FamilySearch Indexing 1.0–new extraction templates for indexing records electronically are being tested in several locations in the US, including the Ohio Genealogical Society in Mansfield OH. These templates allow indexing to be done by anyone according to the same standards and controls the LDS Church has maintained–less than 8% error which is statistically perfect. Multiple indexing projects can be supported at the same time, making indexes available as they are completed. And cutting the indexing time. As fast as you can type the information into the template, you can index the record.  An official announcement will be made sometime in 2006. So prime your computers and plan to participate with those records you use and understand and can already read easily

Records have already been prioritized for extraction: US vital records, British parish records, etc.  And regional record datasets will be created: Shenandoah Valley of Virginia is an example.

Searchable MapsFamily Search will be expanded with searchable maps. Partnering with the University of Austria Map Department, the maps of the Austro-Hungarian Empire were selected to add first. Jurisdictions overlap, several localities appear to have the same name, countries have been destroyed and wiped off the map, others have been created and added to the map, territory assigned to a new country carries a different name in each country–one place has two or more different names. What a morass to entrap us.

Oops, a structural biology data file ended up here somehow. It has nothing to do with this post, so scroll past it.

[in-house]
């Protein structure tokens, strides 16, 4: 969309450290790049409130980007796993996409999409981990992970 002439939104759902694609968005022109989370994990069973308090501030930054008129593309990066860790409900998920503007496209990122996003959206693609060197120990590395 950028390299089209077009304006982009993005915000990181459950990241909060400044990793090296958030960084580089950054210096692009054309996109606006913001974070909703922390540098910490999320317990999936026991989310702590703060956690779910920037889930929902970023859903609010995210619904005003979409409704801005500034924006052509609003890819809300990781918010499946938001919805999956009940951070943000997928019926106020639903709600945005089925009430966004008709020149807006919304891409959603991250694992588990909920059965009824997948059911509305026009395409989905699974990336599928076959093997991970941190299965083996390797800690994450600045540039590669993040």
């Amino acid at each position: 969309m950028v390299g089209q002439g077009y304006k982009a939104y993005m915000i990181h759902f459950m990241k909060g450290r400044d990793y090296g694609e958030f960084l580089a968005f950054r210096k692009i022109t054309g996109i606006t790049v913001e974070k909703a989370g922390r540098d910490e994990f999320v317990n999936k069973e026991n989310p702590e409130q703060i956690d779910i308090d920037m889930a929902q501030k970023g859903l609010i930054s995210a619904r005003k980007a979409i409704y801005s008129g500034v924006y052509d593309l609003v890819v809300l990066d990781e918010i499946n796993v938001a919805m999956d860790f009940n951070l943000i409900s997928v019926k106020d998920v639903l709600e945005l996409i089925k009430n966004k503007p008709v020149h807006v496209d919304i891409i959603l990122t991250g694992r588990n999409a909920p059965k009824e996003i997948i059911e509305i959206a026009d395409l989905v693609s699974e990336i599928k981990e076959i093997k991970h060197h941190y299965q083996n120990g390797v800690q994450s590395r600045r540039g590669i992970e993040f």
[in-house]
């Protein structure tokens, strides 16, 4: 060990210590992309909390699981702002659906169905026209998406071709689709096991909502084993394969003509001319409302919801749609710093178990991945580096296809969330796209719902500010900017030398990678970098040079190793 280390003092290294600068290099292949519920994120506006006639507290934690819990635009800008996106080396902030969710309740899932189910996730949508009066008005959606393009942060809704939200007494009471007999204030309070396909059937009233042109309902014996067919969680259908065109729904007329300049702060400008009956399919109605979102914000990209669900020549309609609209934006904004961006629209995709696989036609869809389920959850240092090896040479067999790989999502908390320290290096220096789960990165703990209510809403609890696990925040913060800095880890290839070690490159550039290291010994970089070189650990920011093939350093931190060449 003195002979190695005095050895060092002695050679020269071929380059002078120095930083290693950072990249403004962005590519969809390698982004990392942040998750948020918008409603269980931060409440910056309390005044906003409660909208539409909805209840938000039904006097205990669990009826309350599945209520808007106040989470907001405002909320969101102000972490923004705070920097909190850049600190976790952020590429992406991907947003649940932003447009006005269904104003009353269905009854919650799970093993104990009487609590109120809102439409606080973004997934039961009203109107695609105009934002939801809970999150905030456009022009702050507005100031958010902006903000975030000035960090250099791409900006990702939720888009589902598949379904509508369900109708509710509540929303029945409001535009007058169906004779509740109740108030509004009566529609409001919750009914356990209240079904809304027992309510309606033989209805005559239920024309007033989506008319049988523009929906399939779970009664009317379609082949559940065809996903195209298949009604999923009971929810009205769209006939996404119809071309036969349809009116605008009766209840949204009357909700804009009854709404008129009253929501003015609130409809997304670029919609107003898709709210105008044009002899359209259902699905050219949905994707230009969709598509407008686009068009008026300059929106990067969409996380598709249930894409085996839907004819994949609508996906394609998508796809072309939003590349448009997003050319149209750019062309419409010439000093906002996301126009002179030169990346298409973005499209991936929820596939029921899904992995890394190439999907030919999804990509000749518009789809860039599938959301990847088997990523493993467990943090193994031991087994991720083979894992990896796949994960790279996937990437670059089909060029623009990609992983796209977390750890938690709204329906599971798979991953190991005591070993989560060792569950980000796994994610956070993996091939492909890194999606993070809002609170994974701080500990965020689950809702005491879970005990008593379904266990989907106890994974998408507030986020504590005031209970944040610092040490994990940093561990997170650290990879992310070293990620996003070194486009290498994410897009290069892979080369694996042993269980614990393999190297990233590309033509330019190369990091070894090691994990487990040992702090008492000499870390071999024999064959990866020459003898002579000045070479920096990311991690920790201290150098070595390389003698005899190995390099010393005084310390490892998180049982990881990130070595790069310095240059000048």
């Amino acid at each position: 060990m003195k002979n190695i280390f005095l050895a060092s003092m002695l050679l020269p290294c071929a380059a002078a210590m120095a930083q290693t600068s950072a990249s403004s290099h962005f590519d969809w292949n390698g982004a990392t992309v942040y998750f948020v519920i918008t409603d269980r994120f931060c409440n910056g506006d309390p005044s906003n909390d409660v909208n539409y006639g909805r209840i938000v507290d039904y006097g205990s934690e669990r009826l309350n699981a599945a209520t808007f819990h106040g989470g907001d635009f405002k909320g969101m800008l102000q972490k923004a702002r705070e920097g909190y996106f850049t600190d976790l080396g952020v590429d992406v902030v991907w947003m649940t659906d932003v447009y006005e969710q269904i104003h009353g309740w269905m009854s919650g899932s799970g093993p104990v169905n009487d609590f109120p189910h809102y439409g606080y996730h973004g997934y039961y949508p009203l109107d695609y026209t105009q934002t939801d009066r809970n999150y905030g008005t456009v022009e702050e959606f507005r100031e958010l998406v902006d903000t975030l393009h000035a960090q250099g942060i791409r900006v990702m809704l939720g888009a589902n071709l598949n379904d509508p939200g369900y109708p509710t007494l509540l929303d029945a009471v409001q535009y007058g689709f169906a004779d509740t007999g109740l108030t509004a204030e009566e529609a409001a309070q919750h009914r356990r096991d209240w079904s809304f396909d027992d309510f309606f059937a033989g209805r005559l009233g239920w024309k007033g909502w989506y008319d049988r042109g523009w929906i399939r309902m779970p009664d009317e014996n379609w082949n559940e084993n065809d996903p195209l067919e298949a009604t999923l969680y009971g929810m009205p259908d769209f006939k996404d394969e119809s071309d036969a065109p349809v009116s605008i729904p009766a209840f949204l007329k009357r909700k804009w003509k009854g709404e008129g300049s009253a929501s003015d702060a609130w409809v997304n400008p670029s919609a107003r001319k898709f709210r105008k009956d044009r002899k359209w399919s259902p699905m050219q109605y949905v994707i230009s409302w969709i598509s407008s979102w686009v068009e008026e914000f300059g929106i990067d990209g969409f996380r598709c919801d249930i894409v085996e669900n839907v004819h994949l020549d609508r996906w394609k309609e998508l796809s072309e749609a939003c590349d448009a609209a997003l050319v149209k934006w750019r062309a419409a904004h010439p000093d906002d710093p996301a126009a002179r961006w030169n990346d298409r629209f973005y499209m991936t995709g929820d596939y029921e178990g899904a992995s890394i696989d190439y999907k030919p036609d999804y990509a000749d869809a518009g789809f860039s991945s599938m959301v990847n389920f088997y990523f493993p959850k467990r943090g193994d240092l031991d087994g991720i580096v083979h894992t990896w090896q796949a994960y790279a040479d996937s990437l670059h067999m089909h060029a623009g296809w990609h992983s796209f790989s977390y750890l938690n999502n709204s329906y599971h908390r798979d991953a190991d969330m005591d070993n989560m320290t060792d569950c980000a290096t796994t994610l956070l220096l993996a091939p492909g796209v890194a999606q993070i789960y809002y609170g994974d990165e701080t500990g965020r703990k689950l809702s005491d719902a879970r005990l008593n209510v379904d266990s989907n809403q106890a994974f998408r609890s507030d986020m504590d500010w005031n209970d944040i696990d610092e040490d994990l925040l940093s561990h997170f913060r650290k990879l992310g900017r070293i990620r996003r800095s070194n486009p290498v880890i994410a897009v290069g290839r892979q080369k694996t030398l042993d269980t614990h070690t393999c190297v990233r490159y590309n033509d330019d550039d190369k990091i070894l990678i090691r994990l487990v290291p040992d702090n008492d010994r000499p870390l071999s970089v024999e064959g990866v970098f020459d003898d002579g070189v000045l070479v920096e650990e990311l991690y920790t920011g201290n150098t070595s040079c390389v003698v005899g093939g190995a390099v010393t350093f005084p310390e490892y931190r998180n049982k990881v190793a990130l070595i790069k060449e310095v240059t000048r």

Family Search will index the ancestor’s name, the places where that ancestor is found, and the map reference so with a click you can view and print the actuall locality where your ancestors lived. This one feature alone will save you hours of research time. Then you can retrieve a copy of the record images to document your genealogy. All the proof you require can be yours at a fraction of the cost and time we spend today.

I may never sleep again with all the mind-boggling implications these three announcements envision.

And Director Rencher put to rest rumors that PAF was about to die. This data-input program will continue to be supported by the LDS Church for the foreseeable future. The Church will also continue to support computer development in those countries where commercial firms cannot make enough money to offer programs, storage of data, training, etc.